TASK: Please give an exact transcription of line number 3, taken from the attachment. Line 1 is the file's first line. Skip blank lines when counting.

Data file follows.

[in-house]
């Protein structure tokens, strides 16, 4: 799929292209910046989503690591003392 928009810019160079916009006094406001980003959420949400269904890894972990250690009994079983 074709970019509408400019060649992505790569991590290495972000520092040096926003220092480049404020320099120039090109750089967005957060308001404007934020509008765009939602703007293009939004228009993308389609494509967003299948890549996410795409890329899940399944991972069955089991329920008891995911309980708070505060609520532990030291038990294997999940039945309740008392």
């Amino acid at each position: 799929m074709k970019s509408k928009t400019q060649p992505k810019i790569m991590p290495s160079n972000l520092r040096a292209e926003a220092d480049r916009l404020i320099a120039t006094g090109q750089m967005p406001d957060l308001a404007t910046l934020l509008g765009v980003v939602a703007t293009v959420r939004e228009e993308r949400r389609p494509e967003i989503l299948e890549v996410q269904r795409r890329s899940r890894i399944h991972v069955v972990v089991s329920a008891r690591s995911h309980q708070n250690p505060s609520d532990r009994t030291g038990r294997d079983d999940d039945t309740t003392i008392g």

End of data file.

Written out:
């Amino acid at each position: 799929m074709k970019s509408k928009t400019q060649p992505k810019i790569m991590p290495s160079n972000l520092r040096a292209e926003a220092d480049r916009l404020i320099a120039t006094g090109q750089m967005p406001d957060l308001a404007t910046l934020l509008g765009v980003v939602a703007t293009v959420r939004e228009e993308r949400r389609p494509e967003i989503l299948e890549v996410q269904r795409r890329s899940r890894i399944h991972v069955v972990v089991s329920a008891r690591s995911h309980q708070n250690p505060s609520d532990r009994t030291g038990r294997d079983d999940d039945t309740t003392i008392g």